Lucas County commissioners voted yesterday to amend parts of a lease agreement for the new downtown Toledo arena that, if left unchanged, could have potentially imperiled the naming-rights deal struck last month with Huntington National Bank.
"We would like to clarify a few words," said Pete Gerken, board of commissioners president.
Commissioners voted 2-1 to make changes to the leasing contract between the county, which built and owns the gleaming 8,000-seat Huntington Center, and Toledo Arena Sports Inc., a nonprofit corporation that owns the Toledo Walleye.
The problem involved wording in a section of the lease pertaining to naming rights. It was unclear the way the document was written whether Toledo Arena Sports ever had authority last month to enter into the naming-rights contract with Huntington.
Commissioners Pete Gerken and Tina Skeldon Wozniak voted in favor yesterday of amending the lease.
Commissioner Ben Konop sought unsuccessfully to table the amendment, arguing instead for more time to look into several deal sweeteners in the naming-rights agreement.
"Great deal for Huntington; I give them kudos," Mr. Konop said. "Is it a great deal for taxpayers? That's the question."
County officials insist that their intention all throughout the project was to have Toledo Arena Sports negotiate naming rights, even if the lease didn't spell that out.
"This will make even more clear the intent that I think was clear from the beginning," Mr. Gerken said of the amendment.
"The bottom line is by passing this clarifying resolution, we're actually protecting taxpayers," Ms. Wozniak said.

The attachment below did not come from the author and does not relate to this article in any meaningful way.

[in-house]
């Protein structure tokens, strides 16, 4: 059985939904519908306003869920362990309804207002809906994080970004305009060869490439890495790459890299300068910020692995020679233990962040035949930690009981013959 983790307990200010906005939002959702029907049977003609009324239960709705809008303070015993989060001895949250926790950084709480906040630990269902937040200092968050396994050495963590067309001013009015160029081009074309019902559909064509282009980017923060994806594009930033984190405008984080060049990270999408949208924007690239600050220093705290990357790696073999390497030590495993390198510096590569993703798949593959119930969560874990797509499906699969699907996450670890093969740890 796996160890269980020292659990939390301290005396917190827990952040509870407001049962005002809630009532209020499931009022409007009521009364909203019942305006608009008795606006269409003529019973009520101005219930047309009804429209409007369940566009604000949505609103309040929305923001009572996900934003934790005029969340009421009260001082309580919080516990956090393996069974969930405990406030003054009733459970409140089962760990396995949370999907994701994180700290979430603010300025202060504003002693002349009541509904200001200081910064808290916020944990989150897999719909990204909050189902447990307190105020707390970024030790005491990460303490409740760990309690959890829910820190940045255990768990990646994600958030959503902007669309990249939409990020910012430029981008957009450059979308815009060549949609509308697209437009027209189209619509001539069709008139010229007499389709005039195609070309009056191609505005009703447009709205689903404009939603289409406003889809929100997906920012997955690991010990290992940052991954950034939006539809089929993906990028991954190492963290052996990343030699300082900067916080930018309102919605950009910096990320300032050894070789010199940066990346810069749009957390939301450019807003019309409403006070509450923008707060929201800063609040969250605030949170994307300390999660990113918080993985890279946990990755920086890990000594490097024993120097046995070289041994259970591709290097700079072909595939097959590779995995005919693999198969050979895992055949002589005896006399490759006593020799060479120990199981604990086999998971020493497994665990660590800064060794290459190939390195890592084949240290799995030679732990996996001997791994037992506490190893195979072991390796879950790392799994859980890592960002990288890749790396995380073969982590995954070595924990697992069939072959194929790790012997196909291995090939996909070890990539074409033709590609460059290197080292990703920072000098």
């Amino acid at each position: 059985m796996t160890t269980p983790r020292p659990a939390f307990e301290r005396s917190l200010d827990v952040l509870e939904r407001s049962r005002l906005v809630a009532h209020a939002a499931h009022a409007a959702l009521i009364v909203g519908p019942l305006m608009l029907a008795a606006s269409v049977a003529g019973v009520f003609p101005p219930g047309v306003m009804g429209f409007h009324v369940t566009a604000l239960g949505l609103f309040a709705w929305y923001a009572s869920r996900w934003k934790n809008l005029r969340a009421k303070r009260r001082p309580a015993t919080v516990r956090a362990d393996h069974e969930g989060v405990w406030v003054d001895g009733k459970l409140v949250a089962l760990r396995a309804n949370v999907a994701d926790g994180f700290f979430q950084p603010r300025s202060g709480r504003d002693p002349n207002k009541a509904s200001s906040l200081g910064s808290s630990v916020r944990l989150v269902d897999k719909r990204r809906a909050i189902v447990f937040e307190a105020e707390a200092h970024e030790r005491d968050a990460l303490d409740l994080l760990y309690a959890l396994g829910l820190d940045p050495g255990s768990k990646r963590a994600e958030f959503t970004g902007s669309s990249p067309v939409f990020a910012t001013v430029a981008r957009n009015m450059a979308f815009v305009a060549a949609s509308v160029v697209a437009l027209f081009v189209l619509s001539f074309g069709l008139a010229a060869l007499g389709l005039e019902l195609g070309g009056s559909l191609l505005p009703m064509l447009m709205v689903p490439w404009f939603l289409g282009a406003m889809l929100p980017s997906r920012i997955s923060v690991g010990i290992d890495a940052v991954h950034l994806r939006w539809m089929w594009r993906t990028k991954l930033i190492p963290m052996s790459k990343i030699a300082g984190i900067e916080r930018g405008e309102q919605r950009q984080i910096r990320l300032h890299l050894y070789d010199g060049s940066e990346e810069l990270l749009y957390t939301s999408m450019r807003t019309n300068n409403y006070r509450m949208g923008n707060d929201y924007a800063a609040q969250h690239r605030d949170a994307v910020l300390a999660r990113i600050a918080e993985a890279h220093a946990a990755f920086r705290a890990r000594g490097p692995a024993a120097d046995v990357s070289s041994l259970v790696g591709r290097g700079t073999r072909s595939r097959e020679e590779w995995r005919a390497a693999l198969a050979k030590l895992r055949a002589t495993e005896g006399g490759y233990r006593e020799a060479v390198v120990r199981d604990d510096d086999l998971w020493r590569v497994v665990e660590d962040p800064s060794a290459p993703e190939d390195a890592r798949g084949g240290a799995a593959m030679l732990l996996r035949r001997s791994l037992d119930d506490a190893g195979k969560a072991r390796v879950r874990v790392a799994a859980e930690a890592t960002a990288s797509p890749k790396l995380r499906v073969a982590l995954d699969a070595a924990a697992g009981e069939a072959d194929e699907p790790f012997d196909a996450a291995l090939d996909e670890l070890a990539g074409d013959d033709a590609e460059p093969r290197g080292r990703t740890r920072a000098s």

A county-hired consultant, Thomas Chema of Gateway Consultants Group Inc. was to help secure a naming-rights sponsor, among a host other responsibilities, for which his firm was paid $789,665.
Mr. Chema recently admitted to some "ambiguity" in the lease that he said he wrote. Yesterday, Mr. Gerken said the document's problematic section was inserted at the request of Toledo Arena Sports.
Joe Napoli, who heads Toledo Arena Sports and is general manager of the Walleye and Toledo Mud Hens, said the section's intent was to assure Toledo Arena Sports' role in the project if the county happened on its own to negotiate naming rights. The wording was taken verbatim from the Mud Hens' lease agreement with the county for Fifth Third Field.
Huntington agreed to pay an initial $2.1 million over six years under the agreement it signed April 15 with Toledo Arena Sports. The deal could total $11.1 million over 24 years if the bank exercises three six-year extensions. The county is banking on that revenue to help pay debt on the $98 million arena project.
Mr. Konop spoke critically yesterday for close to 20 minutes about the handling of the naming-rights contract and whether the county got a good deal.
Mr. Gerken in turn criticized Mr. Konop for stirring up controversy.
"Do you want us, at the end of the day, not to have a naming-rights deal?," Mr. Gerken asked. "We've been fortunate to have private investment in this building and I don't want that to be lost."
Mr. Konop said he believes the public deserves to know details of a county asset - arena naming rights - that was sold. He has asked the county prosecutor's office for an opinion on whether it was a conflict of interest that Mr. Chema was previously a paid consultant for Huntington when the bank negotiated to buy naming rights in 2006 to Franklin County's baseball stadium - Huntington Park.
Mr. Chema, who is president of Hiram College, insists that he had disclosed his past work with Huntington, for which he says he was paid less than $10,000.
Mr. Napoli spoke positively yesterday of Mr. Chema's contributions to Lucas County's arena project.
"Tom comes with a long list of projects with an excellent reputation and a world of experience, so we were so pleased to have him involved," Mr. Napoli said.
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